Drug court helps addicts


Saves money for the state, director says

By Dan Pennington - dpennington@civitasmedia.com



Drugs are used in epidemic proportions in the United States and worldwide.

In America, your boss, your employee, spouse or child can be a drug user.

This means recovery is a big deal and programs to help drug users quit using are important to society.

Drug court gives second chances to those who show a desire to quit using, and change their lives for the better.

The program provides eligible, non-violent felony offenders the opportunity to participate in the court supervised treatment program instead of going to prison.

This saves money for the state as well as other benefits, officials say.

The state pays approximately $19,000 per person in prison as compared to the approximately $5,000 costs for drug court.

The drug court re-arrest rate is 23.5% compared to those who complete standard probation at 38.2% and those who are released from prison at 54.3%, according to officials.

As with any program, there has to be accountability.

It is next to impossible for a person to manipulate the system, officials say.

Frequent drug tests and supervision by the court monitor those in the program.

The late Bryan County District Judge Farrell Hatch started Bryan County’s drug court.

He saw a need for citizens in this area to have that second chance.

Drug court is not for everyone.

Some people don’t realize the road they are traveling is usually a dead end.

Many never recover from their addictions and die young.

If they do not die, their life spirals out of control until they become incapable of maintaining a normal life.

Other drug-related crimes can make a person ineligible, too.

Samantha Dimas, Bryan County Drug Court Coordinator said, “In normal court setting, they determine if you’re guilty or not guilty and your punishment. In drug court, you have a choice. It’s in lieu of prison. We take mental health and the court system and combine them. We collaborate with a mental health setting. They do counseling, meetings, they do group individual as well as Narcotics Anonymous meetings. It’s an 18-month long program. It’s not prison, but it’s not freedom.”

Dimas takes her job personally, she passionately puts her heart into each situation.

She said, “Each person’s life is on the line here” and she wants to give every consideration possible.

She’s continuing to grow, to help her be better for those she helps.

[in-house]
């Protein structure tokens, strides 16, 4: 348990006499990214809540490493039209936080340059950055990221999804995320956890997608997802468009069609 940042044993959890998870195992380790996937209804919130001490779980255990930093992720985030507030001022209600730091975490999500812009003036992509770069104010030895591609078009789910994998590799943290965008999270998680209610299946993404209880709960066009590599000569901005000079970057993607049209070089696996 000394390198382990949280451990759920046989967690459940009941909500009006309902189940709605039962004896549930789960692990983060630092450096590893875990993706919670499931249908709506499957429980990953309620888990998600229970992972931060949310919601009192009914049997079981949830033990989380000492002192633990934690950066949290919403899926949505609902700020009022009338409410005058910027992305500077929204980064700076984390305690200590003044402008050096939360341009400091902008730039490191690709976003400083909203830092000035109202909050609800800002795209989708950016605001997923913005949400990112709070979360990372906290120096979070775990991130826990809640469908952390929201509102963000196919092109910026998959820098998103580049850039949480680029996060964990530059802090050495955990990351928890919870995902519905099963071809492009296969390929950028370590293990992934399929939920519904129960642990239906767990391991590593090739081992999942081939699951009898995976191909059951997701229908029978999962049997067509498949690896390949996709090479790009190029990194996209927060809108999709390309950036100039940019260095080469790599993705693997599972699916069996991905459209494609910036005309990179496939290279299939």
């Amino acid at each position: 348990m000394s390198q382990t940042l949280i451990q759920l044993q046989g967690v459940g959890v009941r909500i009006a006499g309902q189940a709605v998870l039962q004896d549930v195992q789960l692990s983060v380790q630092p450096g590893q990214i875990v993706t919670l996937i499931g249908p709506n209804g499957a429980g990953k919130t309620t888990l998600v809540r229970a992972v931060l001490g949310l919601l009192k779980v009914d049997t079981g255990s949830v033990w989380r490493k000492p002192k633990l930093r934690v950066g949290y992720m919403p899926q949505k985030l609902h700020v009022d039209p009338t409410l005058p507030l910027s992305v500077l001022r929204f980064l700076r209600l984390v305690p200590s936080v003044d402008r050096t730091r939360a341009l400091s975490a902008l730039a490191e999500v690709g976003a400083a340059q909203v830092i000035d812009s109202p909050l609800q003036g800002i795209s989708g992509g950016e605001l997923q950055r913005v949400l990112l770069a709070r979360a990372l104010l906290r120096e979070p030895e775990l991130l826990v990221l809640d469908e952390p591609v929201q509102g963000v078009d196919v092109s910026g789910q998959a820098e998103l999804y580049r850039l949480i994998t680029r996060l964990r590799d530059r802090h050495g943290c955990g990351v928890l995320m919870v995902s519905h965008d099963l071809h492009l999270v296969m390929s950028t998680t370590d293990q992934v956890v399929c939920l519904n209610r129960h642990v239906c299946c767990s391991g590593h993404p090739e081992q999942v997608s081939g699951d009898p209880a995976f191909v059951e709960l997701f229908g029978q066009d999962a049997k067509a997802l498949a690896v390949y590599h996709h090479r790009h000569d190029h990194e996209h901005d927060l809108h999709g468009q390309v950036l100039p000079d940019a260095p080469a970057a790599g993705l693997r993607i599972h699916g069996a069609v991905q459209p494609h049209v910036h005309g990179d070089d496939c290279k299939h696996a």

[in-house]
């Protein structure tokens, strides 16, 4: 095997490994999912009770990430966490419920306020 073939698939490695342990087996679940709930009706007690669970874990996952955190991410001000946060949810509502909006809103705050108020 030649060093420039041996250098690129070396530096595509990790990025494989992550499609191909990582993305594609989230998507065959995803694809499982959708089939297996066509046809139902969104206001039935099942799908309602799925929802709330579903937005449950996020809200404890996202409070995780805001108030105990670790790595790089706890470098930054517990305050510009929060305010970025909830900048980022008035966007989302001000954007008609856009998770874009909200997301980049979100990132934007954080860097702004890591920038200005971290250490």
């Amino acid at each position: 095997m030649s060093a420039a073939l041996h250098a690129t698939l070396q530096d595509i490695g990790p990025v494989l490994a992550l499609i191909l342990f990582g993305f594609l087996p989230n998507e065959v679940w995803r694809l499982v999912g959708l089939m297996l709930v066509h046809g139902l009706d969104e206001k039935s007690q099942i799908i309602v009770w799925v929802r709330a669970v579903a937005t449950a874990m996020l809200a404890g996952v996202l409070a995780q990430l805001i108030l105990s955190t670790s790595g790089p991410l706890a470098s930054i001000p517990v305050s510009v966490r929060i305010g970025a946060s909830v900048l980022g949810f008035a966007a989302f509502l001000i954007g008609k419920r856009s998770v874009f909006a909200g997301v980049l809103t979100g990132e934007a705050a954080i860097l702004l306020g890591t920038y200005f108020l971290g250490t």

She has been accepted into the School of Graduate Studies at Southeastern Oklahoma State University.

She’s expected to graduate in the fall of 2019 gaining her Master of Arts-Clinical Mental Health Counselor.

It’s hard to find people who openly talk about their past, their addictions and how bad their life was.

Mike is a graduate of drug court and wants to help others by telling his story. He’s also a business owner. His life had spiraled out of control. He has been to prison twice and credits this program for saving him.

He said, “I deserved prison. I deserved a long sentence in prison. If I had been caught for everything I did, I would still be in prison today.”

Instead, Mike has become a productive member of society. He quit using, under supervision, and lives a good, clean life today.

Vincent is another drug court graduate who’s open about life and credits drug court with his new life.

He said, “You get to live your life on the outside, but you can’t be hanging around with bad people. You can’t hoot like an owl and hang with the eagles. You can’t fool drug court.”

He tells of how drug court helps people after losing privileges of society, “They can give you a waiver to drive to go to work if your license is suspended. They help in many ways.”

Vincent said about the original drug court judge, “We loved Farrell Hatch.”

Drug court saves the lives of those in the program which affects those around them.

Dimas said, “The court system determines eligibility “and says ‘“they’ve already been to prison or are about to go to prison and this is a last ditch effort to keep them out of prison.”

Being clean today doesn’t mean there is not temptation.

It’s around every corner, every minute of the day.

Drug court teaches people how to cope with those temptations and how to stay away from trouble.